DISEASES AND CONDITIONS

Understanding a Lipoma

By Wheeler, Brooke 
 | 
March 21, 2017

Understanding a Lipoma

Side view of leg with lipoma under skin of thigh. Inset shows cross section of lipoma.

A lipoma is a benign lump under the skin that’s made of fat. It’s not cancer. It feels soft like rubber when you press it, and in most cases it doesn’t hurt. Some people have more than one. A lipoma grows slowly over time and doesn’t cause many problems. Lipomas occur most often in adults from ages 40 to 60, and more often in men.

How to say it

Ly-POH-mah

What causes a lipoma?

The cause is not yet known. Experts are still learning more. It may be partly caused by a problem in a gene. They can run in families. Familial multiple lipomatosis is when 2 or more family members have many lipomas.

Symptoms of a lipoma

The main symptom of a lipoma is a soft lump under the skin that doesn’t hurt unless it is pressing on a nerve. It may be small, around 1/4 inch across. Or it may be larger, up to 4 inches across or more.

There are different kinds of lipomas. The most common kind occurs under the skin of the shoulders, chest, back, belly, or under the arms. In some cases, a lipoma can occur on the legs. In rare cases, one may occur deeper in the body or in a muscle.

Treatment for a lipoma

In most cases, a lipoma doesn’t need treatment. Your healthcare provider may look at it during regular checkups to see if it changes.

But if the lipoma is painful or you want it removed for cosmetic reasons, it can be removed with surgery. The surgery is called excision. The lipoma will most likely not grow back after surgery. During surgery, the area around the lipoma is numbed. If you have a deep lipoma, you may need medicine called regional anesthesia to numb a larger area. Or you may need medicine called general anesthesia to put you to sleep during the procedure. Then the doctor makes a cut over the area of the lipoma. He or she removes the lump of fat. The cut is then closed with stitches.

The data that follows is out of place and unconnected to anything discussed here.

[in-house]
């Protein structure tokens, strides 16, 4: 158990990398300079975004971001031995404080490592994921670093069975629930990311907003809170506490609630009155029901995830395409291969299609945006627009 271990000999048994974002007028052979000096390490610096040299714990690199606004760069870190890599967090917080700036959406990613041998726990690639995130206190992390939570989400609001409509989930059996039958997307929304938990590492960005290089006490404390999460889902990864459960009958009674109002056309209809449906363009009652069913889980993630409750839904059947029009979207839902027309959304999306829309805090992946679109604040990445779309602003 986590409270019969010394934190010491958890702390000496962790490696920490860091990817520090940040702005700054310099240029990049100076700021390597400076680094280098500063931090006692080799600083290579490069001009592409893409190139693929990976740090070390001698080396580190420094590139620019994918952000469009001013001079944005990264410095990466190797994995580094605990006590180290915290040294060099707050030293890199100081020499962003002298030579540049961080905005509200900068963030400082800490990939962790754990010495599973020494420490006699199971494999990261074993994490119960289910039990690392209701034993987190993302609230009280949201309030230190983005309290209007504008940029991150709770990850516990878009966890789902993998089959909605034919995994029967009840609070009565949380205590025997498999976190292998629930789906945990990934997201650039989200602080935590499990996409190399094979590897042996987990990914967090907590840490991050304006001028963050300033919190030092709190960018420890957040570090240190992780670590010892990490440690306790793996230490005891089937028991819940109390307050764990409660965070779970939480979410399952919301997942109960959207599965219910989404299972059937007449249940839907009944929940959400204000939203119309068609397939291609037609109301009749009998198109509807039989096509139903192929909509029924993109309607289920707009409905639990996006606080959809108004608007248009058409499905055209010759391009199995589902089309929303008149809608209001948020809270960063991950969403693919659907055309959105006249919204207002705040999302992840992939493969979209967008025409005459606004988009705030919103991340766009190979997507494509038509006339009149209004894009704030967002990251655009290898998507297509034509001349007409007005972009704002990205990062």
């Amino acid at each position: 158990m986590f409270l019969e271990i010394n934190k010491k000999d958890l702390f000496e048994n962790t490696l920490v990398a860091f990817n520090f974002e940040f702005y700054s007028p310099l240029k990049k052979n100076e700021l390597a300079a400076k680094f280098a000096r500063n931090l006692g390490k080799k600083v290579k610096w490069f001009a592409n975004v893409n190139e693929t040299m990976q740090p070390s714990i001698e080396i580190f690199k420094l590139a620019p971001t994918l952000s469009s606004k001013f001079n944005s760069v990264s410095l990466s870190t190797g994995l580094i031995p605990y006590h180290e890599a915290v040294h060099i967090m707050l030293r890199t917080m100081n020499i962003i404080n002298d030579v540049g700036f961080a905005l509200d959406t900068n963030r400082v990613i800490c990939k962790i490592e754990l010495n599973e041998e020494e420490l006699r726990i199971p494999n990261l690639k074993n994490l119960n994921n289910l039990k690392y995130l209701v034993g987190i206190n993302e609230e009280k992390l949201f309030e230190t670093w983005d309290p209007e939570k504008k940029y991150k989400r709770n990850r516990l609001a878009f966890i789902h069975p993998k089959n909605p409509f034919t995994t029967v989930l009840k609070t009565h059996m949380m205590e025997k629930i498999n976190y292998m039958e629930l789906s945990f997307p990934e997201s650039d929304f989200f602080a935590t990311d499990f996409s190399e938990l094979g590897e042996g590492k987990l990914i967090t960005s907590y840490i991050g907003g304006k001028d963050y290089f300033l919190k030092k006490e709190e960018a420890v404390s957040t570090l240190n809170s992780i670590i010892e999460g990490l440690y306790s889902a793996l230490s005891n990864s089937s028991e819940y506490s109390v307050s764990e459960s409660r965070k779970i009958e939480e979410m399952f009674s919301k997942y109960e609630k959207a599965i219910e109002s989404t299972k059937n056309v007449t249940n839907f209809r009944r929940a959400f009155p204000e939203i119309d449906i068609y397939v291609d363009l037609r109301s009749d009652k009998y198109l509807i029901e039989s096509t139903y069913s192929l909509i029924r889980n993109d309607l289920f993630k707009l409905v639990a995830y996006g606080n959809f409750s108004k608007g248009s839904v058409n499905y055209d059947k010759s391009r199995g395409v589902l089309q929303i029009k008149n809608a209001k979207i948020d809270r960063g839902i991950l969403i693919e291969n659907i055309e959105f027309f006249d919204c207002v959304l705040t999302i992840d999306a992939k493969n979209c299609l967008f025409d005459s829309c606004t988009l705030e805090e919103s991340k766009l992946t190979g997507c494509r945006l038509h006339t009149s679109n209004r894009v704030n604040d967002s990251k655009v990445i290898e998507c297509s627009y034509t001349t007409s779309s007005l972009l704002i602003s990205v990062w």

Possible complications of a lipoma

A large lipoma inside the body can press on organs, nerves, or other tissues and cause problems. For example, it can cause problems with breathing or digestion.

Living with a lipoma

Your healthcare provider may look at the lipoma during regular checkups to see if it changes or is causing problems.

When to call your healthcare provider

Call your healthcare provider right away if you have any of these:

  • Lipoma that grows quickly, causes pain, or feels hard

  • Growth of new lipomas

Updated:  

March 21, 2017

Sources:  

Brinster NK, et al. Lipoma. In: Brinster K, editor. Dermatopathology: High-Yield Pathology. Philadelphia: Saunders; 2011. p. 527-8., Goldblum JR, et al. Benign Lipomatous Tumors. In: Goldblum JR, editor. Enzinger and Weiss's Soft Tissue Tumors. 6 ed. Philadelphia: Saunders; 2014. p. 443-83., Goldstein BG, et al. Overview of benign lesions of the skin. Up to Date. November 11 ed: Up To Date; 2015. p. 105., Karnes J, et al. Cysts and Lipomas. In: Usatine R, editor. Dermatologic and Cosmetic Procedures in Office Practice. Philadelphia: Saunders; 2012. p. 133-45.

Reviewed By:  

Berman, Kevin, MD,Image reviewed by StayWell medical illustration team.,Ziegler, Olivia, MS, PA